A Return to Modernism’s Social Mission
When we were just about done touring the production floor, and I thought my visit was coming to a close, Del Rio started talking equity. “If we can get dirt cheap enough,” he told me, referring to land costs, “if we can develop houses in the most efficient way possible … ” He speculated that one of these little houses could “amortize at $500 a month or $800 a month.” (Consider that in Seattle, a one-bedroom apartment rents for about $2,000 a month.) “If we produce a home for $200 a square foot,” Del Rio continued, “even in a crash, that’s affordable.” The most up-to-date Blok prototypes include a 300-square-foot studio and a 400-square-foot one bedroom—$60,000 and $80,000, respectively. (Holm puts the actual price at “$125,000 a door,” including site work and installation costs.)

“Until you solve the production problem you’ll never solve the financing problem,” Del Rio told me. I asked him to clarify: “So you’re saying that if you can push building costs low enough in a systematic way, all the other societal problems and chronic inequities will fall by the wayside?”

“Not necessarily fall,” Del Rio responded, “but if you look at the root of education and health, living environment is key. If I’m living in a trailer or a tent or just in a sleeping bag, I can’t possibly be raising a family who’s healthy and prosperous. It’s just, there’s no way. The reason I’m in this company is because if I can solve this piece of it … it’s the linchpin.”

Of course, there are a host of other problems to solve. How to you change zoning laws to allow more multi-unit housing? How do you get the federal government to directly subsidize housing that is permanently affordable? But to Del Rio, the answers to those questions become much easier when housing costs less to produce. “How do we build working class neighborhoods? I think it’s a chicken and egg thing. They can’t make that policy until you can actually produce it cheaper.”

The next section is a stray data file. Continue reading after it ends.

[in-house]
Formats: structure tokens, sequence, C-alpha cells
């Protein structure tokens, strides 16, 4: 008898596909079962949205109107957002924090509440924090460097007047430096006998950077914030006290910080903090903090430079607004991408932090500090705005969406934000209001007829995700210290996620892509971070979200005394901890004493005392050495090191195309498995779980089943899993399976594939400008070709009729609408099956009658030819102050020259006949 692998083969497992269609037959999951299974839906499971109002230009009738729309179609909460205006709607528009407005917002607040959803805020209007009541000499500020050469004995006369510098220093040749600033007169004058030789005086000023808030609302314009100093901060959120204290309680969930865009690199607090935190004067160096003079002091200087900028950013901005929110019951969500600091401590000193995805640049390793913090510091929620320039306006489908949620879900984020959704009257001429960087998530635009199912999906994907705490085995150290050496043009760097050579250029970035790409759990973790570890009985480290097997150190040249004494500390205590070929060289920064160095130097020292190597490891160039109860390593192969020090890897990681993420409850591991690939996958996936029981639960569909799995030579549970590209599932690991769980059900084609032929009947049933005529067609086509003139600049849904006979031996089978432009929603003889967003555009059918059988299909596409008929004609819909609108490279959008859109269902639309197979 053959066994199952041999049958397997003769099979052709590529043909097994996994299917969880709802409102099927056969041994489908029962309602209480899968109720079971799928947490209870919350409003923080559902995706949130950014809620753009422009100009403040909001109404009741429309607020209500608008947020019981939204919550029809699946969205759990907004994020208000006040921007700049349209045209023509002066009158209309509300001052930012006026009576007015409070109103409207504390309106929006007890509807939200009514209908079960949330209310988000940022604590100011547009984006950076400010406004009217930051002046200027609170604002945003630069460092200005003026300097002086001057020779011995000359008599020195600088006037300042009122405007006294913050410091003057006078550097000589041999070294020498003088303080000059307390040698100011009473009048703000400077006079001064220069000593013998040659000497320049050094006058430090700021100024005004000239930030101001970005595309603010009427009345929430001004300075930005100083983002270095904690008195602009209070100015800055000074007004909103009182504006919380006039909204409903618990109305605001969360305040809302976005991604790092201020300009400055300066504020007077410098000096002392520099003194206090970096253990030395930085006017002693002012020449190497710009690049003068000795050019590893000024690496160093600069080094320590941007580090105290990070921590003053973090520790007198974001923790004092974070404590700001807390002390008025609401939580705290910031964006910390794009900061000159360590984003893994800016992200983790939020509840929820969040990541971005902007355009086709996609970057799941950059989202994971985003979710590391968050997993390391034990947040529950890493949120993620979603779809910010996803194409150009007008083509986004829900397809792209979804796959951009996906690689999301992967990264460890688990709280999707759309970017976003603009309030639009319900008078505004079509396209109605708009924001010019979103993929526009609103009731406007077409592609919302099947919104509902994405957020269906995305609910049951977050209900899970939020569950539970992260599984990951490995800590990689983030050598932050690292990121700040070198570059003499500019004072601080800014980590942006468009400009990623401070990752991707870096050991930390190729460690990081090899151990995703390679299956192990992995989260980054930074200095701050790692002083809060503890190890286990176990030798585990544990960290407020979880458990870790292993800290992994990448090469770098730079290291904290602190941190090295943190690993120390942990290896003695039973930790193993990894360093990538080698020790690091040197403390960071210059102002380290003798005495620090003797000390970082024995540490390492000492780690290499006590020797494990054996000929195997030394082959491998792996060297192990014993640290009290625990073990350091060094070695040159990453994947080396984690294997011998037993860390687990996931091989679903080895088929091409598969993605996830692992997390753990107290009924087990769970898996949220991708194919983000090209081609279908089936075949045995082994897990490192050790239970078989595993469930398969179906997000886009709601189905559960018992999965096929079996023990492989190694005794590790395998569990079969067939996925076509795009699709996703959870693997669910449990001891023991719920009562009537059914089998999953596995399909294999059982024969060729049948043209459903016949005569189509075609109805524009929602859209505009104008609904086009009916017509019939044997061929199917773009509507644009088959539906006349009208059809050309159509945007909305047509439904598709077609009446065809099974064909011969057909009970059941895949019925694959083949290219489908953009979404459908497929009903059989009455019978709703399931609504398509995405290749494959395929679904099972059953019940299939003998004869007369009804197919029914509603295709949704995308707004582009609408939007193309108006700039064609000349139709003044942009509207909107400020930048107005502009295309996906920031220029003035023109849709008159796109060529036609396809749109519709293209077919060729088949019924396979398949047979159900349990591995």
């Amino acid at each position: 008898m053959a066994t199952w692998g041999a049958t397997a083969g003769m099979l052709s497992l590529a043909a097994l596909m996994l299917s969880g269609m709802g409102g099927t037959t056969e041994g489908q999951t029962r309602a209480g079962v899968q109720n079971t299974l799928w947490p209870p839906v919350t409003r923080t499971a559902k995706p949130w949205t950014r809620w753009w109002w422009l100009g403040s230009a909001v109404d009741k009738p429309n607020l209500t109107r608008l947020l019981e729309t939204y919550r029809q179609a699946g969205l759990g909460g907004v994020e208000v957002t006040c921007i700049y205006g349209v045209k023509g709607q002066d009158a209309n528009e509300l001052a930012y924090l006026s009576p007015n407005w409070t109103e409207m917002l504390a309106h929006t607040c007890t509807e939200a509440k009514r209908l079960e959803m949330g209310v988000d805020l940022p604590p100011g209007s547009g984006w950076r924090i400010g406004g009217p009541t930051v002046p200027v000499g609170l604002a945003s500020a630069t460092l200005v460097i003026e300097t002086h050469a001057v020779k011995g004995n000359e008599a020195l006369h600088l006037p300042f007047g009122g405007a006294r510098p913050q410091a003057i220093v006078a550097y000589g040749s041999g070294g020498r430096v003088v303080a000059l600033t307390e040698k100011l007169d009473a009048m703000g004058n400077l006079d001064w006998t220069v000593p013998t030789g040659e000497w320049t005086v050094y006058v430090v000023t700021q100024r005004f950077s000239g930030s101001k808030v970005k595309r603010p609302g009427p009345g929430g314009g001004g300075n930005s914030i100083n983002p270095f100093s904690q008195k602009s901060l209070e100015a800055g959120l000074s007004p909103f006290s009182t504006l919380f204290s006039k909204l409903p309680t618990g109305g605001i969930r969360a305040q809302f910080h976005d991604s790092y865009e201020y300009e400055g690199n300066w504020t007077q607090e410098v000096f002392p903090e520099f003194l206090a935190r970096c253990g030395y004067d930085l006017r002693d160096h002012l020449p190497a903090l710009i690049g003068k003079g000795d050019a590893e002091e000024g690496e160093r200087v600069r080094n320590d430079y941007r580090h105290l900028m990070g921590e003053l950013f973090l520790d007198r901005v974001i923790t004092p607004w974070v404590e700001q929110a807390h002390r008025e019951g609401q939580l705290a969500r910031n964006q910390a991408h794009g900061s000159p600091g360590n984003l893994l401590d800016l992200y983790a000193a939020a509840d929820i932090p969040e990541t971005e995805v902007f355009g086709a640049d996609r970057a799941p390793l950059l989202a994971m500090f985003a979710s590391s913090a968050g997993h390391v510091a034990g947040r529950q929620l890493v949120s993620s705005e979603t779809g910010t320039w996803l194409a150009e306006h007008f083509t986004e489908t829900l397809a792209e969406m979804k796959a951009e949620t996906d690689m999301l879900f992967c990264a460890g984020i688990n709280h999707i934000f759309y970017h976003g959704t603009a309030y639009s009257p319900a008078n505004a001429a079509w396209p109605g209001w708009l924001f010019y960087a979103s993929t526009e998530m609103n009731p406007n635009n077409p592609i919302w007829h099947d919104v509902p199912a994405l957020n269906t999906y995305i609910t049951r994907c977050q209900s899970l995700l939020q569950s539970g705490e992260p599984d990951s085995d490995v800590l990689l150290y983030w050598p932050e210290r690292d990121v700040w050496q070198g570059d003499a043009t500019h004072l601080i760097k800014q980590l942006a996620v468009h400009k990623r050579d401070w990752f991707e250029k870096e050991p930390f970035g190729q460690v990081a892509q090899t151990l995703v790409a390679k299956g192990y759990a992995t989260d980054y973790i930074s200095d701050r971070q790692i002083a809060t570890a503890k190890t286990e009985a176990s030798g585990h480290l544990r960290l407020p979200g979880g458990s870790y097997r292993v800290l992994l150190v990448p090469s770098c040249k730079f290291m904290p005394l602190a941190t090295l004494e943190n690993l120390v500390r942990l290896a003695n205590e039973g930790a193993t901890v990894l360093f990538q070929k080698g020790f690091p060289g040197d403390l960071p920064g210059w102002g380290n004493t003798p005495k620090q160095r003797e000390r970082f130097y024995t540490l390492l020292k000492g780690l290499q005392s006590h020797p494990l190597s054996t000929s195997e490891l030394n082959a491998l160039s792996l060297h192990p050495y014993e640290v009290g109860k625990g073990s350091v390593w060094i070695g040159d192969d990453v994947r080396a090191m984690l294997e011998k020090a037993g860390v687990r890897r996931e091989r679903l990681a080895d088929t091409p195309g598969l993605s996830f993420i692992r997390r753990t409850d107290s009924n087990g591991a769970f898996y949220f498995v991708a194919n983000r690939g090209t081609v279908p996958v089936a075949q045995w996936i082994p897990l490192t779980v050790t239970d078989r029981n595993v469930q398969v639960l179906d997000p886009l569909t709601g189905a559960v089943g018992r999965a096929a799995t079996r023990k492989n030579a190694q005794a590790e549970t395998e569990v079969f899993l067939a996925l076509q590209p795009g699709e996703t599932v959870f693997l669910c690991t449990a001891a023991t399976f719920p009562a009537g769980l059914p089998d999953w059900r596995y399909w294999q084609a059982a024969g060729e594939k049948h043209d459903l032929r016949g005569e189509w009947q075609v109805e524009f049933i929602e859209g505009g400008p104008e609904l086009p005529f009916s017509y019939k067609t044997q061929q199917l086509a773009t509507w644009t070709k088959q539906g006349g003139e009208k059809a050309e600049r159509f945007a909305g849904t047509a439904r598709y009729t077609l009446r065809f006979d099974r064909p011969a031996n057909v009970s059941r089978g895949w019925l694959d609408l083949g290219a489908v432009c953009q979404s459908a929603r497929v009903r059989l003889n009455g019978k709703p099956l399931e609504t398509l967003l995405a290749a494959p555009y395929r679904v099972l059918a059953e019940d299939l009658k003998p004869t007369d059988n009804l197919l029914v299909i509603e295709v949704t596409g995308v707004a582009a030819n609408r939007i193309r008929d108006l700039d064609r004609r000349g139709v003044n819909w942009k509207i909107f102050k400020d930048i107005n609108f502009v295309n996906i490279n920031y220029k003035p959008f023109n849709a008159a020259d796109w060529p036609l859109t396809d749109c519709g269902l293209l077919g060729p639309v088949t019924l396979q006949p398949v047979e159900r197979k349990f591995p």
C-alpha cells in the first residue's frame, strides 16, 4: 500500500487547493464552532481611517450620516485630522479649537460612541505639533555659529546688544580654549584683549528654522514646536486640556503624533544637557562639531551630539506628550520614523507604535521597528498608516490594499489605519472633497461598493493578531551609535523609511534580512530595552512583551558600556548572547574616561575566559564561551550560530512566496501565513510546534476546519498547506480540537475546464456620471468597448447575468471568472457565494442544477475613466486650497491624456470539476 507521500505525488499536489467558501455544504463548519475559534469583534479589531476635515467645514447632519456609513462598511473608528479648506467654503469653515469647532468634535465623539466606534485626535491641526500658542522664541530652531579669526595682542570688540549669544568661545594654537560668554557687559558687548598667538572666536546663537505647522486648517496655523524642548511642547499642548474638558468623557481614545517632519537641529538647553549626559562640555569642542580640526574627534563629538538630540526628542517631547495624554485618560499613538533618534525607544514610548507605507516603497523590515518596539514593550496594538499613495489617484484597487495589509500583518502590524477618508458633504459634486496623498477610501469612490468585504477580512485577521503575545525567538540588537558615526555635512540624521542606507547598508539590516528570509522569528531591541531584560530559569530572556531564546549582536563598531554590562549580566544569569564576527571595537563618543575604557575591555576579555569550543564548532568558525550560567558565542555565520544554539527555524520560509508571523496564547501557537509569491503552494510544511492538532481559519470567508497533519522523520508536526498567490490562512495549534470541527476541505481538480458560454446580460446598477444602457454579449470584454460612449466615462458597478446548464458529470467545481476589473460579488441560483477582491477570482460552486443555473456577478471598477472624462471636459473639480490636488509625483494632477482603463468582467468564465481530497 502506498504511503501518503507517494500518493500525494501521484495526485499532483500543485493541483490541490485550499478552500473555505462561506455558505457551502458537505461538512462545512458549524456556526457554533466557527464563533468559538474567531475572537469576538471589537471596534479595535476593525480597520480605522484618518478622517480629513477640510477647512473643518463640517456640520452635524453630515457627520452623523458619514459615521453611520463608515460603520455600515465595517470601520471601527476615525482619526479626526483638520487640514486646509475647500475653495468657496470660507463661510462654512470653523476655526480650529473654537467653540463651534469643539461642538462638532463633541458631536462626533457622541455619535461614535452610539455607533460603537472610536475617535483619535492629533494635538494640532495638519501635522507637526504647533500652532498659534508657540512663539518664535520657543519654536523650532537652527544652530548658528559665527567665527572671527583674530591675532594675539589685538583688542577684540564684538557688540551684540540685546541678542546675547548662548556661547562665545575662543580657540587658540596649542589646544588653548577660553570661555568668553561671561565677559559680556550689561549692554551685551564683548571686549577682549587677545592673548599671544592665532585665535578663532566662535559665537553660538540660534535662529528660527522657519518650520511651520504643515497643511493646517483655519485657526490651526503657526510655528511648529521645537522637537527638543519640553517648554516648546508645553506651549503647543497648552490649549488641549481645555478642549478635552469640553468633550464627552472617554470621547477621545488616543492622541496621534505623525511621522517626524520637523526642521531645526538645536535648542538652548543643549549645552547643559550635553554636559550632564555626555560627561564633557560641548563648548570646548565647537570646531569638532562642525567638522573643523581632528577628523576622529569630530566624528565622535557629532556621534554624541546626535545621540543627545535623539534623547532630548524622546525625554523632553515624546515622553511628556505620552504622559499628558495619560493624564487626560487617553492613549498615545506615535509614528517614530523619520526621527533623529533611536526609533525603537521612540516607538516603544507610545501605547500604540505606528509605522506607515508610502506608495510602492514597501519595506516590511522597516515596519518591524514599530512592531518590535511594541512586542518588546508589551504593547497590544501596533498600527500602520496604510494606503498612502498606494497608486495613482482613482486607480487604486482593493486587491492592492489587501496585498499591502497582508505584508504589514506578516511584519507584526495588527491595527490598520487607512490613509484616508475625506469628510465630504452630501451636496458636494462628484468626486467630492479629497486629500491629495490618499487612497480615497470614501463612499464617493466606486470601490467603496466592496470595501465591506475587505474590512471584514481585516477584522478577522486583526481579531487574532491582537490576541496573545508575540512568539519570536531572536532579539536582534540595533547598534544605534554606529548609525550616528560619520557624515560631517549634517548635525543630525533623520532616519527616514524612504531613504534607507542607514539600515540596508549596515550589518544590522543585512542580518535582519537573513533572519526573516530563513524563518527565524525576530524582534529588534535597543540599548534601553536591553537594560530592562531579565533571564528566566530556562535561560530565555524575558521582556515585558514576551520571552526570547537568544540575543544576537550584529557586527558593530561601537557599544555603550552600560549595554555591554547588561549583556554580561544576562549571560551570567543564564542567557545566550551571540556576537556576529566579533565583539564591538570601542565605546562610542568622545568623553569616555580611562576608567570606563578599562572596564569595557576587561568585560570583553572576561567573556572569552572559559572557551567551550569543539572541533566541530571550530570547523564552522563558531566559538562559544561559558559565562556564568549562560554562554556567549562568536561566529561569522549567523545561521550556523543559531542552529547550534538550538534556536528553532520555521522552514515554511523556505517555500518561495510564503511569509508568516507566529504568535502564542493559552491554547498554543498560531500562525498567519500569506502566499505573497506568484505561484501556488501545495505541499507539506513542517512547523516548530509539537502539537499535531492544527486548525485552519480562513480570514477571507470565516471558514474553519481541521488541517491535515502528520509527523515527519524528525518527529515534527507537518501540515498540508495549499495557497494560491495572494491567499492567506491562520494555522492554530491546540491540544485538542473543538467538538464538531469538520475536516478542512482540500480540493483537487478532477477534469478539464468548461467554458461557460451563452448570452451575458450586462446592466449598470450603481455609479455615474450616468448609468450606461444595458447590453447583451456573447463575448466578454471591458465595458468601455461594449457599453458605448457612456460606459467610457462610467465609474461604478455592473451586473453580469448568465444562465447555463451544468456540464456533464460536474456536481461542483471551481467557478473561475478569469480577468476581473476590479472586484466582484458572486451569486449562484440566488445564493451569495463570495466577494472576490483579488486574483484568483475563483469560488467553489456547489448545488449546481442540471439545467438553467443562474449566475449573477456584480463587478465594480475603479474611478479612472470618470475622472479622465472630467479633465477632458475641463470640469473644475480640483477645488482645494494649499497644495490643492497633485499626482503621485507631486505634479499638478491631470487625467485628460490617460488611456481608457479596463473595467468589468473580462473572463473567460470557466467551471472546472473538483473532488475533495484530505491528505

A worker constructing a Blokable unit
Andrew Pogue A worker constructing a Blokable unit
A worker in the Blokable factory
Andrew Pogue A worker in the Blokable factory

Over the years, I’ve had any number of conversations about different approaches to prefabricated housing, and most of them wound up being about how to supply architectural style to people who couldn’t otherwise afford it. But this is a different conversation. It’s about the basic need for affordable shelter. It’s about using architectural skills and technological chops to circle back to the original social mission of Modernism. What Blokable is doing is returning to that moment, circa 1926, when Walter Gropius asked that simple yet vexing question: “How Do We Build Decent, Beautiful, and Inexpensive Housing?”

Holm’s response, when I suggested that he’s living the Bauhaus dream, betrays a hint of tech sector smugness: “True, but we’ve taken it into the execution phase.” I’m not convinced that Blokable intends to crack the “beautiful” nut. But the upshot on the other two fronts is pretty clear: If you build housing cheaply enough, more people can afford homes. And that, as my friend suggested, could change the paradigm.